The meetings at Udine Festival are not restricted to the layer of plot. It is equally interesting to trace how the generic formulas are used, in more or less successful ways. The Raid 2: Berandal, an eagerly expected sequel of the Indonesian production, was screened just before a Japanese erotic action comedy, Girl's Blood. Though the technical level of both production is incomparable, the structure of the plot calls for an experiment – screening both films on two adjoining screens. I'm sure that the spectacular combat scenes and plot twists, which recur periodically throughout the films, would appear on both screens almost simultaneously. And since in the first film the fighting is done by men, and in the other by women, it would be a pleasantly complementary screening.
Raid 2 is a product of a radically different kind: a visually rich, brutal story about the undefeated Ram, who fights a stream of enemies (often more than one at a time) to put an end to the mafia activities. The story line does not really matter, the key element is the stunning choreography of combat scenes, in which limbs are being beaten, broken and twisted in the most refined ways. The way camera moves among the fighters poses a question of its materiality – placing a cameraman between the colliding bodies seems utterly impossible. Even though, like the previous parts of the cycle, Marantau andThe Raid – Redemption, watching film is a lot like watching someone play a videogame, the picture has the power to draw you in. The fans of the genre won't be disappointed.
Comparing The Raid to a frivolous Japanese comedy can seem sacrilegious, but it shows that a well-constructed generic script can bear even the most bizarre plot ideas and a modest budget. This time the battle is fought by a group of girls from an illegal show called Girl's Blood. Amateurs and professionals – a Lolita in a pink flouncy dress, a goth sadomasochism expert, a sexy nurse, and a karate champion – meet on the net-surrounded stage and fight to please the enthusiastic audience. The future of the team is threatened when it is joined by a mysterious girl in a Chinese dress, followed by her possessive husband, the head of a famous karate clan.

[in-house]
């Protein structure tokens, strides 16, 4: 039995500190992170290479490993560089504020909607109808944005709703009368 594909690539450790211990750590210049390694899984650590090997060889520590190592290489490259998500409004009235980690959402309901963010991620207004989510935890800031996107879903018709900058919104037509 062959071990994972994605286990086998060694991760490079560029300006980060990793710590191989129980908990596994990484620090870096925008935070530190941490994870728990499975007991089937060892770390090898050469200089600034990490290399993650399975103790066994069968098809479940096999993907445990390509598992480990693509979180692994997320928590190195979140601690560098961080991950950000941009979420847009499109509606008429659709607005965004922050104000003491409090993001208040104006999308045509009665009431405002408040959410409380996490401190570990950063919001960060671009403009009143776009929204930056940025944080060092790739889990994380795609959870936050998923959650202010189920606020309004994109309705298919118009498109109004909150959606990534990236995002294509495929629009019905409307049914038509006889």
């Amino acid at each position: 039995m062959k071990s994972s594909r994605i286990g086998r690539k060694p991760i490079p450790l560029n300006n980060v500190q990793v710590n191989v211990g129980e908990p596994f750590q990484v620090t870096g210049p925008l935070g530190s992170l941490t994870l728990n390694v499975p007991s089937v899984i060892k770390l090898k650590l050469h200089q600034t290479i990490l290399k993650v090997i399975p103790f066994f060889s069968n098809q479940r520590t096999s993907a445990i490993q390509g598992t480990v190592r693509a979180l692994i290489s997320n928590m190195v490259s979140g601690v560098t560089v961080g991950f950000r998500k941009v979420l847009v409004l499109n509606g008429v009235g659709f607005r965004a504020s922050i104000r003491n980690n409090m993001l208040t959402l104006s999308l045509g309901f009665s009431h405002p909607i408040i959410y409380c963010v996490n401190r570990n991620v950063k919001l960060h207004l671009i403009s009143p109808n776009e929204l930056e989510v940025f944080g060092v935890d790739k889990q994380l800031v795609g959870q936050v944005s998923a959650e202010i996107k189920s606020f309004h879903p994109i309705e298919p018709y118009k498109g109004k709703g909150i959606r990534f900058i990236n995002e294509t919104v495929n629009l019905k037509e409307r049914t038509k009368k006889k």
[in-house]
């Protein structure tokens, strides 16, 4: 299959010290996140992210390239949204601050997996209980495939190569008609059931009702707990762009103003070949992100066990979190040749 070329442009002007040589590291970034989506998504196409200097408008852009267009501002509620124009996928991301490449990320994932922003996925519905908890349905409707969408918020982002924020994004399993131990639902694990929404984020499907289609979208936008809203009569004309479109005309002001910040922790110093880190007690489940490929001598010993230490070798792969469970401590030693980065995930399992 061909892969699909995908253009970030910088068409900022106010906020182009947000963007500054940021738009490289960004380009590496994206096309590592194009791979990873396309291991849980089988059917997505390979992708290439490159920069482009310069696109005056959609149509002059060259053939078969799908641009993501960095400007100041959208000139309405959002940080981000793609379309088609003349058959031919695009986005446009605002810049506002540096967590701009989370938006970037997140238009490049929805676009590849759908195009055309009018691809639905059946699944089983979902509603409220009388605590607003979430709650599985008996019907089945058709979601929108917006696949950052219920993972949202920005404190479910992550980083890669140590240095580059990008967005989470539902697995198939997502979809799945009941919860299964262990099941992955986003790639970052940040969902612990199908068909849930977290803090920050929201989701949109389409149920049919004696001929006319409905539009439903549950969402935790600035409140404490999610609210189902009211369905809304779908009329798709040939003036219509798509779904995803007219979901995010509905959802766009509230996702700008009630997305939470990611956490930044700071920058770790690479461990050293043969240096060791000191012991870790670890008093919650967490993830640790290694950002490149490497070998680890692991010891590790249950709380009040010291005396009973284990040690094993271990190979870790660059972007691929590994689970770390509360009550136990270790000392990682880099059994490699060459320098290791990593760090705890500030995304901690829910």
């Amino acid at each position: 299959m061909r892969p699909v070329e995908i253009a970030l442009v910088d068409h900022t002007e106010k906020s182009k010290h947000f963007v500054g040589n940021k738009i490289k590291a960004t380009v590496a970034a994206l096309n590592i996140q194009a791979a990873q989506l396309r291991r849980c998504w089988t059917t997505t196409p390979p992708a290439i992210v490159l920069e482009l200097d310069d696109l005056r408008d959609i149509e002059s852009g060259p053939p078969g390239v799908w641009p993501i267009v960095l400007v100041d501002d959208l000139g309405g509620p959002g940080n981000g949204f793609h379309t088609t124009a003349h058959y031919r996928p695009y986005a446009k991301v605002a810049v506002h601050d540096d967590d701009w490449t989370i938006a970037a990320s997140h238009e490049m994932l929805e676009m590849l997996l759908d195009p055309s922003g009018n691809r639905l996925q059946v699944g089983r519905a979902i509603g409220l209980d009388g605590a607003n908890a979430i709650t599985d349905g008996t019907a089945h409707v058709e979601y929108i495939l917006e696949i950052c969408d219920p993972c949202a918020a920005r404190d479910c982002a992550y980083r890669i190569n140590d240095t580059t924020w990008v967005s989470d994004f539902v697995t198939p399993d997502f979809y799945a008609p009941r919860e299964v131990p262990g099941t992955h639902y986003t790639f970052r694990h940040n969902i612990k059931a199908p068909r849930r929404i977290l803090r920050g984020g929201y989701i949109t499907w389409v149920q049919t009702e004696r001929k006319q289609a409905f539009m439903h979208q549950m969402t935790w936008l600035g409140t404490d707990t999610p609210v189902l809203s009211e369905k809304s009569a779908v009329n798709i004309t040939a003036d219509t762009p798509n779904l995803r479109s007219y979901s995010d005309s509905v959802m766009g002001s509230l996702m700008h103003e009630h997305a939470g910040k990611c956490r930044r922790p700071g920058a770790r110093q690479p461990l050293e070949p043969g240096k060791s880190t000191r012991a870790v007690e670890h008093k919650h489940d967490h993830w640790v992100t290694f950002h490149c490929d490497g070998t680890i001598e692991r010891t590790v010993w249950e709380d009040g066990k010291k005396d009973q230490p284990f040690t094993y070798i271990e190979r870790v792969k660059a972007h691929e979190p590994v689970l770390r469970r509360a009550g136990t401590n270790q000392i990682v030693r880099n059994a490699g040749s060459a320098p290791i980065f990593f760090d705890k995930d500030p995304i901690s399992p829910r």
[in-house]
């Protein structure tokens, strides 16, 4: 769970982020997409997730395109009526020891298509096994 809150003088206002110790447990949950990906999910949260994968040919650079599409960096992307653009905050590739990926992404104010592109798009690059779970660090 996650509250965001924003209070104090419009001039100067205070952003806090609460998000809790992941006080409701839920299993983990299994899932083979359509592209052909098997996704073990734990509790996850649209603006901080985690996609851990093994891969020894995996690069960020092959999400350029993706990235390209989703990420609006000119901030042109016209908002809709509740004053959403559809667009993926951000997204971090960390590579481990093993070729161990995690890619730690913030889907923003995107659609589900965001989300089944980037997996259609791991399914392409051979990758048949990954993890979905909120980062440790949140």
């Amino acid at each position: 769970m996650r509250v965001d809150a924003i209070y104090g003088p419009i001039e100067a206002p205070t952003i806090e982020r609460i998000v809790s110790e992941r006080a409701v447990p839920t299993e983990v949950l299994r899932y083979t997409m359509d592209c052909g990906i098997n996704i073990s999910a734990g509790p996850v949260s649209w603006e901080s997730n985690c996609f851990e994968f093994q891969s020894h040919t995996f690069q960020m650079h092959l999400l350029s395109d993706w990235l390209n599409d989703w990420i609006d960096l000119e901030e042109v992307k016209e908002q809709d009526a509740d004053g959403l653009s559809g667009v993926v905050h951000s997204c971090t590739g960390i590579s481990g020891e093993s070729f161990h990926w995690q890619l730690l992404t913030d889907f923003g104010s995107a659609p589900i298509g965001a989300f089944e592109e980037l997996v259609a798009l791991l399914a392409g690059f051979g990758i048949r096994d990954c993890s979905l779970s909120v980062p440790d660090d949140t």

The combat scenes, first between the girls, and later in the defense of the group, are neither technically sophisticated nor very brutal. The camera doesn't move among the protagonists to show their skills, but to admire the female anatomy. The pace, however, is equally dynamic, and the filmmakers don't confine themselves to using the worn out elements, introducing surprising twists, showing the psychological background of the choices made by the women, and their mutual relations, including love affairs. Despite the appearances, the film is more subversive than the conservative The Raid, in which the grave hero, like in Independence Day and other cliched American blockbusters, fights not so much for justice or social order, but for the safety of his wife and son (yawn). The girls from Girl's Blood fight for the survival of the team which gives them independence and is their family of choice, and for the right to decide about themselves and to redefine the icons of traditional culture (the representatives of an undervalued branch of entertainment fight the symbols of Japanese culture, a clan of karate masters). Despite the apparently trifling subject, the story of the fighting girls has a lot of interesting things to say.